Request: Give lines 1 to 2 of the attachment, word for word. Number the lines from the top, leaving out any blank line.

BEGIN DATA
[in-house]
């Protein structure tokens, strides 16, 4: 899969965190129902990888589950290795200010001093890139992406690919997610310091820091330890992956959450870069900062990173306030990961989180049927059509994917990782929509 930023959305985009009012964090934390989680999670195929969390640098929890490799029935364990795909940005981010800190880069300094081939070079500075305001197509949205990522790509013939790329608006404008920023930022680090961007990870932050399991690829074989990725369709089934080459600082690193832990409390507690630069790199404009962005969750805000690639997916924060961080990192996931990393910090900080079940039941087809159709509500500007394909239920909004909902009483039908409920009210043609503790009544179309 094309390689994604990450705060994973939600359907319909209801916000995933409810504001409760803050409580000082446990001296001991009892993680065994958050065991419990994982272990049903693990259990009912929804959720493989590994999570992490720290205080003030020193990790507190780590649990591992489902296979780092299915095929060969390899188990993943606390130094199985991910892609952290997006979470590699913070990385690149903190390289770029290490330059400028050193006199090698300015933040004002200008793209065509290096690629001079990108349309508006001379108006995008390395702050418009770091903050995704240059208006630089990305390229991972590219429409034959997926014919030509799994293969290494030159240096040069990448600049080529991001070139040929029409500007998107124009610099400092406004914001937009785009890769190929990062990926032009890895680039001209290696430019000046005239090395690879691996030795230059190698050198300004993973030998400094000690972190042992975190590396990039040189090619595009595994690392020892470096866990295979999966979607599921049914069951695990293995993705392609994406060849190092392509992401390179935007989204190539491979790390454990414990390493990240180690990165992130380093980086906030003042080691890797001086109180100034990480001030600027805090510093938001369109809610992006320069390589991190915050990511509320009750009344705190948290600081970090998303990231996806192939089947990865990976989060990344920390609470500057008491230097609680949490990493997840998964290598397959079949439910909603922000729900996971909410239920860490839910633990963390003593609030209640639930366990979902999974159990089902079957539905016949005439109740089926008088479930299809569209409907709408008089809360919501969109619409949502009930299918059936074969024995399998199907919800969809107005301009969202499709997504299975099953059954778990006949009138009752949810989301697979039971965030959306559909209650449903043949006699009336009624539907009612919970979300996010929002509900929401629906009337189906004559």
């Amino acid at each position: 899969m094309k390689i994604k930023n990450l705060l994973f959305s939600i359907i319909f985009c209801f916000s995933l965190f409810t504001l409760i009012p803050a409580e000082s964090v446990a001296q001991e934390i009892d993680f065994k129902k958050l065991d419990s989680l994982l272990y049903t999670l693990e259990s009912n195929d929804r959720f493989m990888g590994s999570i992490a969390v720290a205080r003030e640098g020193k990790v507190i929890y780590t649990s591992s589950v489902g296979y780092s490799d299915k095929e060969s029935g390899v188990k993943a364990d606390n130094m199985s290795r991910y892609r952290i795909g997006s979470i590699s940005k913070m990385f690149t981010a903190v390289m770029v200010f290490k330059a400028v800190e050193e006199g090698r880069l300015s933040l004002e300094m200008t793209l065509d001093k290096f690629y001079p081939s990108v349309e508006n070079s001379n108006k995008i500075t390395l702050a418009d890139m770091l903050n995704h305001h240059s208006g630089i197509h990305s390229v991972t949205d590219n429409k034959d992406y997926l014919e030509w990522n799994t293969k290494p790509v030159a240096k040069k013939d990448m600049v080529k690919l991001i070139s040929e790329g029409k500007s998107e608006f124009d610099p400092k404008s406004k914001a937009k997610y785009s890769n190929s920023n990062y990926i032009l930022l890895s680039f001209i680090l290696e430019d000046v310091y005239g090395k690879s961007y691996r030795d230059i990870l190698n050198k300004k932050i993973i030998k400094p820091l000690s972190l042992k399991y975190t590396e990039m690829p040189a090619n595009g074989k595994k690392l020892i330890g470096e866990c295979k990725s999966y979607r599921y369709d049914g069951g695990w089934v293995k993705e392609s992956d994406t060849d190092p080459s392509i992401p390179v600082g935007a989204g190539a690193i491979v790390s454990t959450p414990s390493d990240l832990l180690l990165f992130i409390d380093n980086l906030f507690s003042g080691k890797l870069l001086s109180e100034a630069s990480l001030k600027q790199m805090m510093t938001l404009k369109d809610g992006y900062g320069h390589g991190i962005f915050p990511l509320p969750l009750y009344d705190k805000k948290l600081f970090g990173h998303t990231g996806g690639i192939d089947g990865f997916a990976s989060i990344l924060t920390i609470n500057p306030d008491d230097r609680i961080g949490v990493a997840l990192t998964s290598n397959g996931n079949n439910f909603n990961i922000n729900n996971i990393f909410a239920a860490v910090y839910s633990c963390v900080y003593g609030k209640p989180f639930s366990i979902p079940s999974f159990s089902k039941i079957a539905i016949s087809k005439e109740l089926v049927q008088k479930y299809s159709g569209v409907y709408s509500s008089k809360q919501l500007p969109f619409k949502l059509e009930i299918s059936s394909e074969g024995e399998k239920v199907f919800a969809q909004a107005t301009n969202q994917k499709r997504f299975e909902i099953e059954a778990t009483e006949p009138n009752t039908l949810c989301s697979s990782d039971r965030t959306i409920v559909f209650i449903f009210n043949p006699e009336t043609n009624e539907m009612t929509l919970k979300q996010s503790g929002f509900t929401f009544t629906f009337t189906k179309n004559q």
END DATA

[in-house]
């Protein structure tokens, strides 16, 4: 899969965190129902990888589950290795200010001093890139992406690919997610310091820091330890992956959450870069900062990173306030990961989180049927059509994917990782929509 930023959305985009009012964090934390989680999670195929969390640098929890490799029935364990795909940005981010800190880069300094081939070079500075305001197509949205990522790509013939790329608006404008920023930022680090961007990870932050399991690829074989990725369709089934080459600082690193832990409390507690630069790199404009962005969750805000690639997916924060961080990192996931990393910090900080079940039941087809159709509500500007394909239920909004909902009483039908409920009210043609503790009544179309 094309390689994604990450705060994973939600359907319909209801916000995933409810504001409760803050409580000082446990001296001991009892993680065994958050065991419990994982272990049903693990259990009912929804959720493989590994999570992490720290205080003030020193990790507190780590649990591992489902296979780092299915095929060969390899188990993943606390130094199985991910892609952290997006979470590699913070990385690149903190390289770029290490330059400028050193006199090698300015933040004002200008793209065509290096690629001079990108349309508006001379108006995008390395702050418009770091903050995704240059208006630089990305390229991972590219429409034959997926014919030509799994293969290494030159240096040069990448600049080529991001070139040929029409500007998107124009610099400092406004914001937009785009890769190929990062990926032009890895680039001209290696430019000046005239090395690879691996030795230059190698050198300004993973030998400094000690972190042992975190590396990039040189090619595009595994690392020892470096866990295979999966979607599921049914069951695990293995993705392609994406060849190092392509992401390179935007989204190539491979790390454990414990390493990240180690990165992130380093980086906030003042080691890797001086109180100034990480001030600027805090510093938001369109809610992006320069390589991190915050990511509320009750009344705190948290600081970090998303990231996806192939089947990865990976989060990344920390609470500057008491230097609680949490990493997840998964290598397959079949439910909603922000729900996971909410239920860490839910633990963390003593609030209640639930366990979902999974159990089902079957539905016949005439109740089926008088479930299809569209409907709408008089809360919501969109619409949502009930299918059936074969024995399998199907919800969809107005301009969202499709997504299975099953059954778990006949009138009752949810989301697979039971965030959306559909209650449903043949006699009336009624539907009612919970979300996010929002509900929401629906009337189906004559």